Wireless withdrawal? It might be time for a digital detox plan.
By Alexander Vassiliadis, British School
and John Mederich, Mather
Her alarm goes off and the first thing that Andrea Prada, a sophomore at Walter Payton, does is check her cellphone for messages. At school, she’s groggy from her Facebook-filled hours the night before. She gets ready for class, taking the necessities out of her bag: her books, notes and, of course, her cellphone. She spends some of the class time exchanging texts and updating her Facebook.
With the popularity of smartphones, more teens are like Prada, who feels the need to be digitally connected at all times. In fact, in a 2011 survey done by Pew Research Center’s Internet & American Life Project, 95 percent of all teens ages 12 to 17 go online, and 80 percent of those teens use social media sites. Ninety-three percent have Facebook accounts and 41 percent of teen social media users have multiple accounts.
Additionally, the number of teen Twitter users has doubled: 16 percent now use Twitter, up from 8 percent in late 2009.
The constant updates and notifications from Facebook, Twitter and other social networking sites make it difficult to unplug. In fact, even though a lot of schools don’t allow cellphone use while in class, some teens can’t help but sneak a casual tweet, status update or a text message.
“Students try to hide their phones under their desks all the time,” said Sarina Riley, a math teacher at Palatine. “Also, more than once, I’ve had students claim they weren’t using a phone in class but while denying it, the phone falls on the floor.”
Some students come up with excuses to get out of class to use their phones. “I’ve asked to go to the nurse (so I could) text before, but I didn’t really go to the nurse,” said Kelly Miller, a sophomore at Elgin.
Charlton Kilpatrick, a senior at Benito Juarez, went above and beyond to sneak his phone inside school. “Back in my sophomore year, I snuck my phone in as a biscuit sandwich in the morning,” he said. “I covered it in (a) brown napkin and put it in between the biscuit buns.
“I would simply come to school and put my lovely cup of orange juice and tasty ‘Bisquick biscuit’ sandwich on top of the metal detector and walk right through.”
But are these things enough to qualify someone as a tech addict? Dr. Hilarie Cash, partner and executive director at reSTART Internet Addiction Recovery Center in Seattle, thinks so.
“If you as a student have your phone on in class and you find yourself texting and don’t listen to the teacher, then it gets in the way of being a good student,” she said. “This is an example of a mild addiction. A nonaddict would put the phone away and an addict wouldn’t.”
Mark Sanders, a licensed clinical social worker and certified addiction counselor at Governors State University, categorizes this digital addiction in three stages: increased tolerance, where a teen may start with one to two hours a night on Facebook, which transforms to all night; loss of control, when teens may believe that they have a grasp on their digital addiction, but the truth is they don’t; and continuous activity in spite of adverse consequences.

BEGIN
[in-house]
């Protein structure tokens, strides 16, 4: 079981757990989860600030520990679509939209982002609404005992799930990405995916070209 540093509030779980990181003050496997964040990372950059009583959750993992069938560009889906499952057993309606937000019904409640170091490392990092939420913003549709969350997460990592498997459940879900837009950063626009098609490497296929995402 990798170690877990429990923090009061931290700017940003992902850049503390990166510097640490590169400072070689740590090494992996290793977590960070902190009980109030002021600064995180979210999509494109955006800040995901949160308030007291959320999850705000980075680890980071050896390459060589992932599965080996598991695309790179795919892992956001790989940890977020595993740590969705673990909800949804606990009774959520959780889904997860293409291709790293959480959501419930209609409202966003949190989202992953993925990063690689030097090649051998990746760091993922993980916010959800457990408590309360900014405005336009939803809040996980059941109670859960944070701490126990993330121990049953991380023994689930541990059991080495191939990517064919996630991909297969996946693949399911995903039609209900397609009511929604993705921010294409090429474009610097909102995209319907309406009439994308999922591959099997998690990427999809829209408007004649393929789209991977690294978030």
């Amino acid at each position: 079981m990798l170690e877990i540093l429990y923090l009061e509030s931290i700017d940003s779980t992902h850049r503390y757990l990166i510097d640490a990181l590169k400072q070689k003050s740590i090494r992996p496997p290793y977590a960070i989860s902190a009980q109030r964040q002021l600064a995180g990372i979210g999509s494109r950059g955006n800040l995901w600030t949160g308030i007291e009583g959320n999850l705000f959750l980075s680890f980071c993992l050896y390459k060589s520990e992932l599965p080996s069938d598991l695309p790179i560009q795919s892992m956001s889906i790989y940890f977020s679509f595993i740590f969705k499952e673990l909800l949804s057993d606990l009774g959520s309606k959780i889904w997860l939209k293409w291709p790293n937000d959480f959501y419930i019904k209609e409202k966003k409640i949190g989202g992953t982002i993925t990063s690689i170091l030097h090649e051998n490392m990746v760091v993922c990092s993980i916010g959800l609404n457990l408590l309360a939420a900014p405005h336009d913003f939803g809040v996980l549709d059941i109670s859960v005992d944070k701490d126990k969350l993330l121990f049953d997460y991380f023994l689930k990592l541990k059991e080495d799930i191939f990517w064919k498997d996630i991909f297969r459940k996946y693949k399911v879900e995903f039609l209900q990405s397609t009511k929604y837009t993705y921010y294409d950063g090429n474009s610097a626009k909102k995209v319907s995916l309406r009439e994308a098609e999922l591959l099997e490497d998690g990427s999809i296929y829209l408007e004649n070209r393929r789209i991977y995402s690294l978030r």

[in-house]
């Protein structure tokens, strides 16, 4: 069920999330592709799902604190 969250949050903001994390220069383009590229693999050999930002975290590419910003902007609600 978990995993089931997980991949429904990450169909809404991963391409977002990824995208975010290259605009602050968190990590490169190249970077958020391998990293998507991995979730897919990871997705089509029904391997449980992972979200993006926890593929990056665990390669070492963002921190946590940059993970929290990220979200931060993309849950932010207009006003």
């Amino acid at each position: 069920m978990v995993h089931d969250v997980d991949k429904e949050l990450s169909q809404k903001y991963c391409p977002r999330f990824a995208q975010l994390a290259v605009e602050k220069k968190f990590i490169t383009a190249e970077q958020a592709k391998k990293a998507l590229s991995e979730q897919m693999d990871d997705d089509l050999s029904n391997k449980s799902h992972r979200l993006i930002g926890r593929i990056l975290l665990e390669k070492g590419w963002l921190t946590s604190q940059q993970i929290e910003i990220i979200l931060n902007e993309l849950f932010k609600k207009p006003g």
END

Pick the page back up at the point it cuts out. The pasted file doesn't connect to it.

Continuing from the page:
Too much of anything is never good, and when school work, social life or family time suffer because of dependence on one thing, that’s addiction, Sanders said. “I’ve seen teens that have failed classes, been suspended and even expelled and (still) have continued their abuse of technology,” Sanders said.
Cash adds that problems at home and insecurity also contribute to digital addiction. “Digital media operates through a behavioral principle called ‘unpredictable reward,’ ” she said. “If you think about texting and someone texts you and you’re like, ‘Oooh, someone texted me!’ It’s that unpredictability that hooks us. And when you have all these uncomfortable feelings, and you have all these rewards within digital realms, that really is the perfect storm for digital addiction.”
But to some, using the term “addiction” is too extreme. “I use my phone when I’m bored at school and … at home,” said Amber Colon, a Lincoln Park junior. “Sometimes (it) stems from just being bored.”
Sanders said teens should channel their free time into face-to-face interactions. Locking themselves inside all day with their gadgets won’t cure their problems, he said.
“Teens need to be connected with things within their school (such as) academic clubs in order to build many social relationships,” Sanders said. He adds that another tip for getting over one’s addiction is simple moderation, such as trying to cut down the hours of Facebook usage.
Cash adds that digital addiction contributes to stress levels. Imagining that your phone is ringing or beeping, or being afraid to leave your phone even for a second for fear of missing any messages can be destructive. “My phone has my whole life in it,” said Zena Salam, a Niles West senior. “If I ever lost it, I think I would die.”
And although the American Psychiatric Association doesn’t formally recognize Internet addiction or cellphone addiction, Cash believes it is one.
“When we’re so dependent that we continue to use something even when it’s having a negative impact on us, then we say it has crossed the line to addiction,” she said. “(Teens) … never have to pause and just look inward and even look into their thoughts and feelings because they are always distracted.”
>> Jessenia Martinez of Juarez and Emma Goodwin of Palatine contributed.
DID YOU KNOW?
- 20% of cell owners experienced frustration because their phone was taking too long to download something.
- 13% of cell owners pretended to be using their phone in order to avoid interacting with the people around them.
- 42% of cell owners used their phone for entertainment when they were bored.
- 27% said they had trouble doing something because they did not have their phone at hand.
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